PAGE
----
A group set up for firefighters who allege they have been sexually assaulted, harassed or abused while working for Fire and Emergency New Zealand already has nine members.
The Facebook support group called FENZ sexual abuse survivors peer support, was created after the Herald revealed the investigation of a complaint by a former volunteer firefighter against her fire chief was being reviewed by police.
Police initially said there was not enough evidence to prosecute the chief but after the woman asked Police Commissioner Andrew Coster to assign detectives from outside the district to review the investigation, police said they would.
An administrator of the Facebook support page, who did not want to be named, said after the story was made public several firefighters shared similar stories in an online forum prompting her to establish the group.
The woman said the page was about providing a safe place for victims to speak with others who had gone through similar experiences, and influence change within Fire and Emergency.
"It's the whole #MeToo movement isn't it, it's safety in numbers. There's a lot of strength in realising you're not the only person who's put up with a certain situation."
She hoped to take advantage of the momentum of the outcry following the Herald story.
Only sexually abused firefighters were allowed to join the group but so far the nine members included men and women.
The woman said she had experienced sexual abuse behaviour from colleagues in positions of power when she was younger, but didn't recognise it as that until years later.
Because of that she never complained to FENZ or the police.
The woman believed sexual abuse in employment was not well understood.
"I don't think people have a clear understanding of what sexual abuse is and the fact that if there's any unwanted sexual attention where a power imbalance is present, that that is sexual abuse.
"I think that goes for the perpetrators as well. I would hazard a guess that lots of perpetrators don't realise that what they're doing is sexual abuse. They think it's flirting or banter."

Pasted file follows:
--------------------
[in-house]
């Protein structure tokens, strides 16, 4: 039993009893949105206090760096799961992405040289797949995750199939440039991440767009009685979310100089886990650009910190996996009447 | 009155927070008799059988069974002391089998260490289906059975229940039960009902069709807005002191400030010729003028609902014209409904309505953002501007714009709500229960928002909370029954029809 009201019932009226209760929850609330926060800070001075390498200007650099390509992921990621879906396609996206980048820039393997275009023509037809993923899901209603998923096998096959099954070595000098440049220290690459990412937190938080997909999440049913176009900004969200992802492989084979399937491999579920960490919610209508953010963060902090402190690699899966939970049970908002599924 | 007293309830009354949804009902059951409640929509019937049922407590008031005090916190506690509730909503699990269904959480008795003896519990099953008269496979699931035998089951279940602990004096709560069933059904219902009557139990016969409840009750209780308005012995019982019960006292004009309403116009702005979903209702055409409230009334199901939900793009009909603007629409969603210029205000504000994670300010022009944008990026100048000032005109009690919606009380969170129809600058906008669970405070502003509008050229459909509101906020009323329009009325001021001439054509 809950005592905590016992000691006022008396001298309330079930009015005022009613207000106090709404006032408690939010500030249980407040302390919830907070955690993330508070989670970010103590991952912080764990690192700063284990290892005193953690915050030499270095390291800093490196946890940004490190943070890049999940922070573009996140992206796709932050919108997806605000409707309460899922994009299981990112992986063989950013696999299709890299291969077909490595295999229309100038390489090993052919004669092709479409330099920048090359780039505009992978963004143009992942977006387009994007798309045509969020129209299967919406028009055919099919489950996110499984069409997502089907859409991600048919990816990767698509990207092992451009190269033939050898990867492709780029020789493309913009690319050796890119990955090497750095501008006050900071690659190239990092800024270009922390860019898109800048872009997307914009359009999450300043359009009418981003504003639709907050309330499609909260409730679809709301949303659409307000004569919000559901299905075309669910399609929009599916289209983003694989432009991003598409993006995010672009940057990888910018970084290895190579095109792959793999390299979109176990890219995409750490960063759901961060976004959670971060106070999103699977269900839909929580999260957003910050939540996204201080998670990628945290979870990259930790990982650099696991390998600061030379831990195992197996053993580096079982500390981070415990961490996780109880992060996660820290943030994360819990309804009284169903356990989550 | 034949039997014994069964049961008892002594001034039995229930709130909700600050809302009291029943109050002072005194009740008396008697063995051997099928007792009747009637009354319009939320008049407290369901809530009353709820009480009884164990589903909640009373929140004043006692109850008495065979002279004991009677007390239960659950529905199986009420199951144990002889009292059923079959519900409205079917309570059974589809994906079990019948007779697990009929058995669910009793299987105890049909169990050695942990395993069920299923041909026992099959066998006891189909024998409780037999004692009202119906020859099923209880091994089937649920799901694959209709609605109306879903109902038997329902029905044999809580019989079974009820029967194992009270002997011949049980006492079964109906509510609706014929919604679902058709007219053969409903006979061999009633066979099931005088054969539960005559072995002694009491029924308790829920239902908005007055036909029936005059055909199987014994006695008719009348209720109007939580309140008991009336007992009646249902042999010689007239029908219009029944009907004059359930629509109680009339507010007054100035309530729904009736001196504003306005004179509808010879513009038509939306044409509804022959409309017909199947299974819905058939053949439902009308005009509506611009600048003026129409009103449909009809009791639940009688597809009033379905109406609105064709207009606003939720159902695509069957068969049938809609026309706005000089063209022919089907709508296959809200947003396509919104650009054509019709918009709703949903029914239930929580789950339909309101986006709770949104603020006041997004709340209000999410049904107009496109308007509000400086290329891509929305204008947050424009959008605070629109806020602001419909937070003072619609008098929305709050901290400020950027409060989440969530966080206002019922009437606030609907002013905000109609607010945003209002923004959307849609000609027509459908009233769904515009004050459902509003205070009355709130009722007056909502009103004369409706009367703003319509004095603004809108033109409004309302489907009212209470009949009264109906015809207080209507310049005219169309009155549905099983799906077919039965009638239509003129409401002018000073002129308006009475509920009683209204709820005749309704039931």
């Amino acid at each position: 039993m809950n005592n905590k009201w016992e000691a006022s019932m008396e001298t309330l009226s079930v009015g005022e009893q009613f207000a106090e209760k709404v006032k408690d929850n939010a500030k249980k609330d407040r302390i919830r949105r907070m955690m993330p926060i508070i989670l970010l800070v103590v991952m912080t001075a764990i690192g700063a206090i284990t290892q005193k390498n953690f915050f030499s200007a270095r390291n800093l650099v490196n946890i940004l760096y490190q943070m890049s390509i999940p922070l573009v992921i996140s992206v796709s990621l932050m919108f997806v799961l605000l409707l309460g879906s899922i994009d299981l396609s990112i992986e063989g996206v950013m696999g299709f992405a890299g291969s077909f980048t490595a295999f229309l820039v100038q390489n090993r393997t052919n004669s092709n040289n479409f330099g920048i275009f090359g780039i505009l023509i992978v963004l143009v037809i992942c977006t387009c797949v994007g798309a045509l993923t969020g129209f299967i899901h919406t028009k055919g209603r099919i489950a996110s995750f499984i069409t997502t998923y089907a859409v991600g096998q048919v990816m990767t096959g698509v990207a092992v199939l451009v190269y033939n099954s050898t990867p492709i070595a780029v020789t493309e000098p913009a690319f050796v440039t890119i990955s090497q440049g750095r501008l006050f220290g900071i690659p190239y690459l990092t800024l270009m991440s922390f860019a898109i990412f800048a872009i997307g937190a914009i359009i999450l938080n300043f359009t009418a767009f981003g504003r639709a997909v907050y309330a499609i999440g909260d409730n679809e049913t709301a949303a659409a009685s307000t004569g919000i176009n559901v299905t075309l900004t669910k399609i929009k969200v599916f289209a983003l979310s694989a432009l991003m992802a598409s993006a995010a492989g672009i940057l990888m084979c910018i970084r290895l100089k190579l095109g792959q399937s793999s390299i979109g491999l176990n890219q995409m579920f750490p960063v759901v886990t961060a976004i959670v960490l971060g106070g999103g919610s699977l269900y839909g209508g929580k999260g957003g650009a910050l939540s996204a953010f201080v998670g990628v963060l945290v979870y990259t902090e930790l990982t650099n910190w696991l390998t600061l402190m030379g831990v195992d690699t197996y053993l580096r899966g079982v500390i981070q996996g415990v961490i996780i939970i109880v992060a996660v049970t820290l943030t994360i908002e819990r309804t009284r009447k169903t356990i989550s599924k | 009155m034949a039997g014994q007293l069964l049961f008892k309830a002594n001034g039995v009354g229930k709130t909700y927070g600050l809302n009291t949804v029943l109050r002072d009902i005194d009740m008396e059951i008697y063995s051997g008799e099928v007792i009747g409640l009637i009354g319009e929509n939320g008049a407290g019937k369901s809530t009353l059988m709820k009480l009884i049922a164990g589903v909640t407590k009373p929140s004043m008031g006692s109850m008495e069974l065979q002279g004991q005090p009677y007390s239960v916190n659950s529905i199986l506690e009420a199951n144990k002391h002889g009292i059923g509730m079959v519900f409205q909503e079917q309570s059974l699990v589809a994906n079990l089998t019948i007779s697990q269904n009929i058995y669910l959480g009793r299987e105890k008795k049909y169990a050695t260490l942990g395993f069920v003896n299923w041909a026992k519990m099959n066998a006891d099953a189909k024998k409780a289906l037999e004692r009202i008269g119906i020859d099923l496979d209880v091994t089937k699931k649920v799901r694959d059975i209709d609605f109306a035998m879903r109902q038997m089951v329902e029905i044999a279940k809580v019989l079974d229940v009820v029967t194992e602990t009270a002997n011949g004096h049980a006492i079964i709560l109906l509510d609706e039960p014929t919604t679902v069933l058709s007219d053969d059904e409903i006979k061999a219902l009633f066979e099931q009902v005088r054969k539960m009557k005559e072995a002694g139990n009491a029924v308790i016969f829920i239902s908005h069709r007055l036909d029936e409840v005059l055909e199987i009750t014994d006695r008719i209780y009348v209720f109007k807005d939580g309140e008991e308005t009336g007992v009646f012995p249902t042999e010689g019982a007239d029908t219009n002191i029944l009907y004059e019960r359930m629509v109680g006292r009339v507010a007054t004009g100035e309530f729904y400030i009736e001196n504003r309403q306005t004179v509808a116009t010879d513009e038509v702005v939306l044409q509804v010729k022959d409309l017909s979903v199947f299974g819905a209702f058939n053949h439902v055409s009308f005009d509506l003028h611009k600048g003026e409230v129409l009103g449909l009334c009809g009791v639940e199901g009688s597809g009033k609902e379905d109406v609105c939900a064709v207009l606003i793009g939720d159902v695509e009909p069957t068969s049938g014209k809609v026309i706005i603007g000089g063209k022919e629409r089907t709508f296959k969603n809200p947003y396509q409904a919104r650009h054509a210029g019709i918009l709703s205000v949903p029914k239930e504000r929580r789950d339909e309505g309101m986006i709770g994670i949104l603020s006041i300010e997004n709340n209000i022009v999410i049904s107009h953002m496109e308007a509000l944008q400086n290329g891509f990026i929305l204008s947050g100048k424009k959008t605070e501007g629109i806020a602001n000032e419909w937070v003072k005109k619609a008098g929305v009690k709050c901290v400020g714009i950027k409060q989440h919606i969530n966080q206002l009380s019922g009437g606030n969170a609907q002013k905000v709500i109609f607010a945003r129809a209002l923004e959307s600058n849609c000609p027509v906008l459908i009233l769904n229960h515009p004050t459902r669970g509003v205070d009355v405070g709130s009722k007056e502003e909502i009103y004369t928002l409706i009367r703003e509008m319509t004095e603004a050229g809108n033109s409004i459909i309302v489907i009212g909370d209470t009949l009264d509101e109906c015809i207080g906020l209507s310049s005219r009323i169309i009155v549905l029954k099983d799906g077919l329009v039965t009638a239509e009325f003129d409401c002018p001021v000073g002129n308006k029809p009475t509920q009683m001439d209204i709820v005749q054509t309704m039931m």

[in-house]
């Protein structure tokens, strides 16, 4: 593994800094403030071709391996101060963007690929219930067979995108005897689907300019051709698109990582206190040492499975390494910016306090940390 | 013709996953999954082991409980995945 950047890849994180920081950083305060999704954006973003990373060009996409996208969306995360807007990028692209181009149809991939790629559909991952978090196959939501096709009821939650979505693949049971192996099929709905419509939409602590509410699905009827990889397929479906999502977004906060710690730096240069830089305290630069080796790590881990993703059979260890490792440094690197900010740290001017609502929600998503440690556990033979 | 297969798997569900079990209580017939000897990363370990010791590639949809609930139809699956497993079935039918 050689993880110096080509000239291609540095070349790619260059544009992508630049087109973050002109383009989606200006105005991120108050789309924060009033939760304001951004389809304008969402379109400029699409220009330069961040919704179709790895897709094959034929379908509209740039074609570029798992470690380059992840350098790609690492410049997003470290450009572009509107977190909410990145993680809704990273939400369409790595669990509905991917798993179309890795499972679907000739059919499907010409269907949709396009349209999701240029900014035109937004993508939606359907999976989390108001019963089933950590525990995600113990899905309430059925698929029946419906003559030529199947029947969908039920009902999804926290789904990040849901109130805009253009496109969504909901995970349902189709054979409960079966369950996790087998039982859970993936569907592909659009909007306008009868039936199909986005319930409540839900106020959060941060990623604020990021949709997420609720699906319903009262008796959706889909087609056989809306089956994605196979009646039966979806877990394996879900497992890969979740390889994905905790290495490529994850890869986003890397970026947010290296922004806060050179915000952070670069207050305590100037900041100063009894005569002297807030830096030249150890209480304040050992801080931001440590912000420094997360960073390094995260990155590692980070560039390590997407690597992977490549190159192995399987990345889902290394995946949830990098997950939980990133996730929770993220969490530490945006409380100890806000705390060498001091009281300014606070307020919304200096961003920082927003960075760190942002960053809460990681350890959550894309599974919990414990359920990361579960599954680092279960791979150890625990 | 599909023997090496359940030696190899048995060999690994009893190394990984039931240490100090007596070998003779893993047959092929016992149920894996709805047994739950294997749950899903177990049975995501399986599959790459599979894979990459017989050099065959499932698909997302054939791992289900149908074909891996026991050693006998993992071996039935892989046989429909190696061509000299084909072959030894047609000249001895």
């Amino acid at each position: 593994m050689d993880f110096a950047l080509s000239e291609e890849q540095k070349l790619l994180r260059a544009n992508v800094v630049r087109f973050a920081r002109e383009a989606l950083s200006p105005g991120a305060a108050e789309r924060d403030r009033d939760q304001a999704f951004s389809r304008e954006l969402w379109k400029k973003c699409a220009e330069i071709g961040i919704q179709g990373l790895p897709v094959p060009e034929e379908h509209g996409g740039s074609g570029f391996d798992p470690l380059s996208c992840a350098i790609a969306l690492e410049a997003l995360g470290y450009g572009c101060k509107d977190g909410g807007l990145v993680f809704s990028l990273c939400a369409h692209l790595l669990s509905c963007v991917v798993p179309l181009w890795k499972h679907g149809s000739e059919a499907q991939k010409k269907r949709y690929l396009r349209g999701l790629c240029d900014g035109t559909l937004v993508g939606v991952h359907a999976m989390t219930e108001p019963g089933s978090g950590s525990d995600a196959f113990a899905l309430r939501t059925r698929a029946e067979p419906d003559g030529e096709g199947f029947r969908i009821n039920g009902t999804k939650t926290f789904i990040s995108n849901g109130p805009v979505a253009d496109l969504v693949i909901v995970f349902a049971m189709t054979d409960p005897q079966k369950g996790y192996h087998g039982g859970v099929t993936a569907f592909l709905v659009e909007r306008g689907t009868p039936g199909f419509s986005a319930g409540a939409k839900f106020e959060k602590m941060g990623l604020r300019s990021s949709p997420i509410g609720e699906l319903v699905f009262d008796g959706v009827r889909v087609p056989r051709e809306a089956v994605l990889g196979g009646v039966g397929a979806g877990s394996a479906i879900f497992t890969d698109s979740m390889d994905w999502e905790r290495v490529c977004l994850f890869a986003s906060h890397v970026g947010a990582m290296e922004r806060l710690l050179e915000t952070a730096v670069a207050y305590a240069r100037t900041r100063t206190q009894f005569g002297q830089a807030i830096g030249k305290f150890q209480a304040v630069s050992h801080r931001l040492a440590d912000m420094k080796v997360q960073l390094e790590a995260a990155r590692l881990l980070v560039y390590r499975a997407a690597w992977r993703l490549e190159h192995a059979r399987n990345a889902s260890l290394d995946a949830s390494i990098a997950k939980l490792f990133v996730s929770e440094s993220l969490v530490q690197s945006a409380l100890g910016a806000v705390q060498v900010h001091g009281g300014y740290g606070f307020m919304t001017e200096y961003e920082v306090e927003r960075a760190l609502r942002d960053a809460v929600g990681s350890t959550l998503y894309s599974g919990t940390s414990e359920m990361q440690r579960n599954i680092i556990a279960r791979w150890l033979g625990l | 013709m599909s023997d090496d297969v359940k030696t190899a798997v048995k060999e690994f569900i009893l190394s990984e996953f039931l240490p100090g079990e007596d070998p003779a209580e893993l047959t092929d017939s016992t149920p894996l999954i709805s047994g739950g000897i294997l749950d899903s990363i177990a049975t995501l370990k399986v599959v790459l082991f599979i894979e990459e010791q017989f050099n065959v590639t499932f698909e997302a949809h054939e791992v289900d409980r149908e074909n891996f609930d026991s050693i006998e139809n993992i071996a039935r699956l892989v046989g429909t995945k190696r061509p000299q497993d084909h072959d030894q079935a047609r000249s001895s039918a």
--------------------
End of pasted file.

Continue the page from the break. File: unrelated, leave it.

She had been a volunteer firefighter for 17 years and felt a duty to "look after" others.
Between January 2016 and May 2018 FENZ received 134 misconduct complaints, 89 of which were upheld.
Of those upheld, six related to harassment or sexual harassment and 46 related to inappropriate behaviour. Thirteen related to bullying and five led to criminal charges.
In July 2018 FENZ commissioned an independent review of workplace policies to address bullying and harassment, led by retired judge Coral Shaw.
Fire and Emergency chief executive Rhys Jones said bullying or harassment had no place at the organisation.
"We are working hard to build an organisation where everyone feels safe, welcome and included."
Jones said he was aware of the independent support group and believed it was important that firefighters support each other.
"There are a number of ways at Fire and Emergency that people can confidentially report and seek support if they experience unwanted behaviour.
"We have made sure support is available to our people and their families and actively encourage our people to seek the support that is available if they need it."
He said Shaw's findings were released in January last year and FENZ had been working on a wide range of initiatives to build an organisation with a respectful and inclusive culture.
"It will take time but we are making sure that the right support systems, training and tools are in place so that any unwanted behaviour can be dealt with.
"Last year we established a dedicated Behaviour and Conduct Office which will be the centre for education and training on values-based behaviour and where our people can report unwanted behaviour."
Victims of sexual abuse can also complain to the Human Rights Commission where the burden of proof is lower than in a criminal case, and complainants can sue for financial recompense.
The commission will try to settle the case through mediation but if that's unsuccessful it goes to the Director of Human Rights Proceedings, who decides whether to take the case through the Human Rights Review Tribunal.
This can happen simultaneously to a police complaint.
A complainant can apply for legal help through their union or a Community Law Centre.
Director of Human Rights Proceedings Michael Timmins encouraged sexual abuse survivors to think about whether they can make a complaint to the Human Rights Commission.
"It's also really important to have support networks of people who have gone through similar things and it sounds like this support network on Facebook is a really good platform for people to get together and share their experiences and support each other."